When you hear the term entrepreneur, an image emerges of someone who organizes and operates a business which involves taking certain risks. One of the most successful examples of entrepreneurs in the modern age is Sir Richard Branson. As a charismatic visionary, he makes running a business seem effortless and fun. Furthermore, he displays a disciplined work ethic that is focus-driven, illustrates his adventurous spirit, and demonstrates his passion and devotion to the business process that is unwavering. Although he takes many risks that can fail, Sir Richard is recognized as one of the highest achievers in the world of entrepreneurs.
To be a successful entrepreneur in today’s marketplace requires more than just luck and diligence. It requires an ability to create something of value in a demanding environment of high uncertainty and risk which necessitates flexibility and the capability of learning from failure. In addition, an entrepreneur brings to the arena a host of components that include resources, labor, and other various skills and materials. The most renowned entrepreneurs, like Sir Richard, Oprah Winfrey and Bill Gates, are driven by an internal force with an inherent need to make a difference in the world while escaping the confinements of bureaucracy (Ries, 2011).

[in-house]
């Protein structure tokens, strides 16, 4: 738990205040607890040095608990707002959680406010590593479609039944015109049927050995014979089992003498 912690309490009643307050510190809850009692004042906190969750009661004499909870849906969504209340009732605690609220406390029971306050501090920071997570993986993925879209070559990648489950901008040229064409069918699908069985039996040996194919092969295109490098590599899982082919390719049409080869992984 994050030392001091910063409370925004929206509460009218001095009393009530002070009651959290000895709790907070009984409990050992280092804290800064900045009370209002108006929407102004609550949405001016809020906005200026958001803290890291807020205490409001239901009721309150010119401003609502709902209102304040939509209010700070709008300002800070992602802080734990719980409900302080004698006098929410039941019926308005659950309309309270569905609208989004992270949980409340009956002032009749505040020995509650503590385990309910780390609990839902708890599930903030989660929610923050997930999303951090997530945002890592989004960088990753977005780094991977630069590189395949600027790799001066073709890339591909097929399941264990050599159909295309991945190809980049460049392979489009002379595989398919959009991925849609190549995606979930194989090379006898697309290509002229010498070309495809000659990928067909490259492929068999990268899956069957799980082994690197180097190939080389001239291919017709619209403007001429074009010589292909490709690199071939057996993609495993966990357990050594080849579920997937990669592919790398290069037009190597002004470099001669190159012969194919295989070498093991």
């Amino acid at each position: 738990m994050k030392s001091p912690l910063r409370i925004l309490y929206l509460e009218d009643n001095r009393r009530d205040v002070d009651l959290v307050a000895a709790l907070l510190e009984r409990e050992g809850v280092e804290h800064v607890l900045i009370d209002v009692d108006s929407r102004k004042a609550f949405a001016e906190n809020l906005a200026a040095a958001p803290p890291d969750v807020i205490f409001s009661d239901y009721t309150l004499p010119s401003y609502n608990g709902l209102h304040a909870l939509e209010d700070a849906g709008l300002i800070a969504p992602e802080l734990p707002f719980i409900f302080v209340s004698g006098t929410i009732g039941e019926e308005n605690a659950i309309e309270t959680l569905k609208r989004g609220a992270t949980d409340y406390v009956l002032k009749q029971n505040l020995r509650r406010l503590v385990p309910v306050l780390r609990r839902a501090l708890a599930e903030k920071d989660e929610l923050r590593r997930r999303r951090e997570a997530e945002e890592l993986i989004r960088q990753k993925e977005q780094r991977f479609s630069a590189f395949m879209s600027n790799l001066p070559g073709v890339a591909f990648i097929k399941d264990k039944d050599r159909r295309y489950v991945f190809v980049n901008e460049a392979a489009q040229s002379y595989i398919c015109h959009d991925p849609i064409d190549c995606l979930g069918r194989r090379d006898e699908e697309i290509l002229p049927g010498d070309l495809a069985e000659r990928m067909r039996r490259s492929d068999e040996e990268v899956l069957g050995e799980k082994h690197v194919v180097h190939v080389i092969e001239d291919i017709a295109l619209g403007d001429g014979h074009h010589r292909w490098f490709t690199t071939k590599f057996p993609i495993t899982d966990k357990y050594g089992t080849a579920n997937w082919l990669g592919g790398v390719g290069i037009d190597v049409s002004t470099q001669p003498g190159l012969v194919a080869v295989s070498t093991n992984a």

In his book, The Lean Startup, Eric Ries (2011) defines entrepreneurship as the process of creating something new of value by devoting time and effort in the venture. Entrepreneurs pursue their business endeavors with passion and enthusiasm. This drives the engine that attracts success and monetary rewards. He outlines the following four behavioral characteristics that identify the entrepreneurial spirit: 1) creating a vision; 2) organizing and steering economic structures and social networks; 3) combining resources in innovative ways; and 4) accelerating with the acceptance of uncertainty, setbacks, and failure (Ries, 2011).
In our next post we conclude our discussion and take a close look at the successful formula Branson incorporates to reach his goals .
Until then … keep working on your leadership skills!
A completely integrated person is one who has learned to meet everything as it comes along and makes the best of it!
Ernest Holmes, Science of the Mind
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Ries, E. (2011). The lean startup: How today’s entrepreneurs use continuous innovation to create radically successful businesses. New York, NY: Random House, Inc.